The Mid­dle Age was not homoge­nous, it gave us the Renais­sance — which can hard­ly be con­sid­ered dark, also it was the cra­dle for moder­ni­ty with a lot of intel­lec­tu­al effer­ves­cence.

  • jkop says:

    @Donna: what we now know in physics” is no rea­son to aban­don mate­ri­al­ism or west­ern phi­los­o­phy for east­ern mys­ti­cisms or reli­gious tra­di­tions. If you stud­ied phi­los­o­phy, then you should known that west­ern philoso­phers do not typ­i­cal­ly “embrace” meta­phys­i­cal doc­trines such as onto­log­i­cal mate­ri­al­ism. Com­mit­ment to meta­phys­i­cal doc­trines is typ­i­cal­ly min­i­mal, because, unlike mys­ti­cists, philoso­phers love jus­ti­fi­able wis­dom.

  • Kenneth LaFave says:

    Won­der­ful, but you have mis­read AN White­head­’s pop­u­lar quote about Pla­to. It is hyper­bole, employed to under­line the cen­tral­i­ty of Pla­to in West­ern phi­los­o­phy. White­head was aware, obvi­ous­ly, of the enor­mous vari­ety of thought in the his­to­ry of ideas.

    • beyondpolitical says:

      And speak­ing of White­head, it’s curi­ous how the dia­gram (and so many the­o­rists of the Ana­lyt­i­cal faith) are so intent on leav­ing out the rad­i­cal­iz­ing influ­ence of Berg­son, help­ing White­head move out of the essen­tial­iz­ing sta­t­ic tra­di­tion of phi­los­o­phy into process. It’s unfor­tu­nate that so many have tak­en the side of Rus­sell in divorc­ing White­head once he put his own the­o­ry into motion.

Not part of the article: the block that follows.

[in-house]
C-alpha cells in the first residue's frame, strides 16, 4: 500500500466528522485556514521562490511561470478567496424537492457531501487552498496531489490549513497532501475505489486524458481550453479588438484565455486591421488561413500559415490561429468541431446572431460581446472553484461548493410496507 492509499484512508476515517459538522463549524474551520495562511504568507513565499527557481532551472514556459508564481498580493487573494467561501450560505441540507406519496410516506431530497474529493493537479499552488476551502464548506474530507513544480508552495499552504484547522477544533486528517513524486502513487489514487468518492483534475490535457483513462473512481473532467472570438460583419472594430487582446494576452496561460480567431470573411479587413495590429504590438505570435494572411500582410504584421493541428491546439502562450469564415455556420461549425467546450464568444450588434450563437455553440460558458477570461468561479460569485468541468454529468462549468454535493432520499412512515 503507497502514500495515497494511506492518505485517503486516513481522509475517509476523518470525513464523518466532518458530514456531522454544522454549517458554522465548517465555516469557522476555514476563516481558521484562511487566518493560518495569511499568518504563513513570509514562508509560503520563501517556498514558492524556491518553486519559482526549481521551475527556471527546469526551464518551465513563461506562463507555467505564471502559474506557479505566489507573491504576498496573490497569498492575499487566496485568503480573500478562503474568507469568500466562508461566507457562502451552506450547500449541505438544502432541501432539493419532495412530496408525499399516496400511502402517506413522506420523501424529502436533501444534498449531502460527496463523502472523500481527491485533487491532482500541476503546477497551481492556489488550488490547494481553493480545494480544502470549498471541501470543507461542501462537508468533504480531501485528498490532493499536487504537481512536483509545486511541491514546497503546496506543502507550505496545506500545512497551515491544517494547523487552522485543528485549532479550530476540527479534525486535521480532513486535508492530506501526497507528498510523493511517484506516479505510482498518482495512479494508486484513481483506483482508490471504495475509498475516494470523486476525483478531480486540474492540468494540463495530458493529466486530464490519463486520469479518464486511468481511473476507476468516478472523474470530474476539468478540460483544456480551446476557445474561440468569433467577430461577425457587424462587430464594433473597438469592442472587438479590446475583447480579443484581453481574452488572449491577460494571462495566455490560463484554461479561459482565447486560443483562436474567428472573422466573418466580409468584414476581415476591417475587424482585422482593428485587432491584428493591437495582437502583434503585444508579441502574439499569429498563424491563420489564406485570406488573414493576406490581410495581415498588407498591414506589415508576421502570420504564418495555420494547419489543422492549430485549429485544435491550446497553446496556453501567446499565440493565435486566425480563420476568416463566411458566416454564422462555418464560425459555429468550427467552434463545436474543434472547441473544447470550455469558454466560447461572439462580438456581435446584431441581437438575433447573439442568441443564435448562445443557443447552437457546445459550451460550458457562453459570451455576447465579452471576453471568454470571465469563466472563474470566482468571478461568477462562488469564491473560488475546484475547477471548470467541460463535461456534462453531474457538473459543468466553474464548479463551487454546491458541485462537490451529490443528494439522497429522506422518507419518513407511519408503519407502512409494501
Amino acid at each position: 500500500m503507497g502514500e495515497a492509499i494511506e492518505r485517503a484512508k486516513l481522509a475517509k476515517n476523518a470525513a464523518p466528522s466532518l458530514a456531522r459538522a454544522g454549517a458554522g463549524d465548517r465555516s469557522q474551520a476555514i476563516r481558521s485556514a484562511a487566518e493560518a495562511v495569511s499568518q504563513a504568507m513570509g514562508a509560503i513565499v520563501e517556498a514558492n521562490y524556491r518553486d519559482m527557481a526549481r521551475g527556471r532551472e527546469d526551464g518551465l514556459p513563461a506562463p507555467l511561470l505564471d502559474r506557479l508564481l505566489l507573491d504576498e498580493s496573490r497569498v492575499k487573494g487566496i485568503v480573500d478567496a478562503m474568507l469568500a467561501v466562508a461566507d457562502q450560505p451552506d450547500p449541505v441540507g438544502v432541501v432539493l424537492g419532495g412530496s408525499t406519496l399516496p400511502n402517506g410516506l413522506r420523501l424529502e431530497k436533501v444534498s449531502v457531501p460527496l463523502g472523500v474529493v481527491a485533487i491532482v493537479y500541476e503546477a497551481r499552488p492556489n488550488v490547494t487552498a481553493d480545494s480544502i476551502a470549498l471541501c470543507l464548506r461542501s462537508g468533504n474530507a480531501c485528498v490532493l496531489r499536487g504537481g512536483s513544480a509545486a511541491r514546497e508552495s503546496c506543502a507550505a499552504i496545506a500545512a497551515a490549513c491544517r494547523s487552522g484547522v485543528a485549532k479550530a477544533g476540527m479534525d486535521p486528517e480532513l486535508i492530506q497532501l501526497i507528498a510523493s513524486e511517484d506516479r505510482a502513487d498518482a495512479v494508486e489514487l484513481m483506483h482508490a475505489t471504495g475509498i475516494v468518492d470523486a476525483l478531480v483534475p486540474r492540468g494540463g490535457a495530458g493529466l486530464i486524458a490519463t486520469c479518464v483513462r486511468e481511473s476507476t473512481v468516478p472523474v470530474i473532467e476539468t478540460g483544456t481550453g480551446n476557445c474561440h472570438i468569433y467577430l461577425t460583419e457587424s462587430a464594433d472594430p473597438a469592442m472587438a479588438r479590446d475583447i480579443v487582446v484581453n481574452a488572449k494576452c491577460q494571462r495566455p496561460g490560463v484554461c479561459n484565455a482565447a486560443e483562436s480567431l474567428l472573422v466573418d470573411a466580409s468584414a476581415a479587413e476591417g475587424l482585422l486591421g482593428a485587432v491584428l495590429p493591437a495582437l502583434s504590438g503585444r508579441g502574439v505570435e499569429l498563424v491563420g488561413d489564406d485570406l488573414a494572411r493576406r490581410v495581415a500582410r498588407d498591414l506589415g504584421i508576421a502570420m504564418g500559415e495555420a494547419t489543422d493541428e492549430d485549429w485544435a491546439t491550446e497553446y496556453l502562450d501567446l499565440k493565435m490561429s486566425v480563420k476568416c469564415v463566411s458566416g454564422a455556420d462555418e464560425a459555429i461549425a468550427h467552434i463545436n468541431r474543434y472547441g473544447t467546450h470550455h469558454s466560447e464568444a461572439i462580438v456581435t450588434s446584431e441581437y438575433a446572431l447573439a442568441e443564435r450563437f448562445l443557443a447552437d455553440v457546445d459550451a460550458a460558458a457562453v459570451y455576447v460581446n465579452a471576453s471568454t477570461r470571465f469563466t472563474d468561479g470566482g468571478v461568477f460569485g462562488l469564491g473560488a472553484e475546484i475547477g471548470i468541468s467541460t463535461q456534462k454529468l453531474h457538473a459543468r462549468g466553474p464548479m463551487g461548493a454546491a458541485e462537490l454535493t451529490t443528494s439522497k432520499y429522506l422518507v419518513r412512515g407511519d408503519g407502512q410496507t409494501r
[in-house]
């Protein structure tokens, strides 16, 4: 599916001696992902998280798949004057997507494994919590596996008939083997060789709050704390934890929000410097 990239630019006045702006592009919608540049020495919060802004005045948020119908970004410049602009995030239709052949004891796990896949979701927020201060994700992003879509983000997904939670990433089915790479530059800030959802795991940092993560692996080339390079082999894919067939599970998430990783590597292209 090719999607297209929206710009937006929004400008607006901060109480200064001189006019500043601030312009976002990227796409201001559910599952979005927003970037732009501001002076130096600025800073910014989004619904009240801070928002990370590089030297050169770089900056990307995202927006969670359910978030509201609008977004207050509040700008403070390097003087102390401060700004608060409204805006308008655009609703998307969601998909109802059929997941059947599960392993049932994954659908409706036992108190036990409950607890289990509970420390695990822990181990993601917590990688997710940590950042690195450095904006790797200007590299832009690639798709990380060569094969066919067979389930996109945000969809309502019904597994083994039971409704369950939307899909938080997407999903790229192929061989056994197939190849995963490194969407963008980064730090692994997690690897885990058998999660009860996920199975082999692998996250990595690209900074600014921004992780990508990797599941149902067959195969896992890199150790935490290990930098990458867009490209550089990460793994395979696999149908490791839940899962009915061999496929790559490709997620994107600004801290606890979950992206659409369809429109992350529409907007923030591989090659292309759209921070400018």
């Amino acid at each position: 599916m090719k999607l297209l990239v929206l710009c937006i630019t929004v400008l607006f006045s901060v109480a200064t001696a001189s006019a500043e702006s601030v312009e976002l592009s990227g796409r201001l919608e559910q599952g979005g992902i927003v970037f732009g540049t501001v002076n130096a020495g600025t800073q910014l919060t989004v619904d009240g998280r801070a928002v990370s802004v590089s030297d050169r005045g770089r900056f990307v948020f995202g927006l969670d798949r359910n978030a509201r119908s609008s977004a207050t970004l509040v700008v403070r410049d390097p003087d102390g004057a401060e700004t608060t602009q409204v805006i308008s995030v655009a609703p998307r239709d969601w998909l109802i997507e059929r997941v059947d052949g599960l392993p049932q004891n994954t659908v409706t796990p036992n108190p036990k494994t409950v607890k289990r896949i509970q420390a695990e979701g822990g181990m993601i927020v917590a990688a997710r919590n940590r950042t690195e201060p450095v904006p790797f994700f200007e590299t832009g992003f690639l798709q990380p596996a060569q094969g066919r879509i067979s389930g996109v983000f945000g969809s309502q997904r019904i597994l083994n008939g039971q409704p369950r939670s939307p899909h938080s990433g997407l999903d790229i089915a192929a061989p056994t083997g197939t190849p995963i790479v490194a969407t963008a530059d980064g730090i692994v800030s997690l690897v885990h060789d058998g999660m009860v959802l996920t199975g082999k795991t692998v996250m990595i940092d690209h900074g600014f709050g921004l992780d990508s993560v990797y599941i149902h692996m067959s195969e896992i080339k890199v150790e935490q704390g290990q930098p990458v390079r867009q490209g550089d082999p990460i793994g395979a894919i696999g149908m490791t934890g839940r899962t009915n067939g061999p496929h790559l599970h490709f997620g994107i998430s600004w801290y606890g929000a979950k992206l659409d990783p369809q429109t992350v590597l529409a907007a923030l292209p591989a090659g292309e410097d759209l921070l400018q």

• jyanzi says:

    strict­ly speak­ing, it has lim­it­ed link­age to EASTERN WISDOM. The word, phi­los­o­phy has its ori­gin root­ed in the west so lets leave it as a field of west­ern stud­ies.

  • ivaray says:

    I knew that there must be the acupunc­ture chart of merid­i­ans in His­to­ry of Phi­los­o­phy too.:-)

  • Sevilla King says:

    Any way to print this like on 32 pages? I don’t need 12pt font at 44 ft!

  • chris says:

    the errat­ic and com­par­a­tive­ly philo­soph­i­cal­ly-unschooled auto­di­dact Wittgen­stein?

  • Denys says:

    Great work! This map­ping is only up to Medieval epoch. Is there any oppor­tu­ni­ty to find the whole pic­ture?
    P.S. To crit­i­cal com­ments: sys­tem­at­ic thought required for expla­na­tion. You can­not com­pre­hend many things or will not be able with­out sys­tem­at­i­cal com­par­i­son. Do not shoot the pianist, he is doing his best!

  • Rich Nakane Emmerson says:

    All work like this is appre­ci­at­ed.
    Regard­ing the omis­sion of oth­er non-West­ern philosophies/systems of thought, I think you could clar­i­fy by reti­tling to “The his­to­ry of West­ern Phi­los­o­phy”.

    Just some­thing to notice, accu­ra­cy of word choice is impor­tant. A lot of calls here for the inclu­sion of East­ern thought, but the term is prob­lem­at­ic — where does that begin and end (Con­stan­tino­ple to Japan/Phillipines)?
    What about Africa? What about the Pre-Colom­bian Amer­i­c­as, Poly­ne­sia, Melane­sia, and the First Nation (anoth­er slip­pery term) philoso­phies from around the world — often not record­ed in writ­ten form, but still eas­i­ly accessed through lan­guage, music and cul­ture. Before you dis­count those con­sid­er the 19th Cen­tu­ry Bel­gian anthro­pol­o­gist in cen­tral Aus­tralia who in dis­cus­sion with Arrente peo­ple, found that the was a con­cept and word for 5th, 6th and 7th dimen­sions.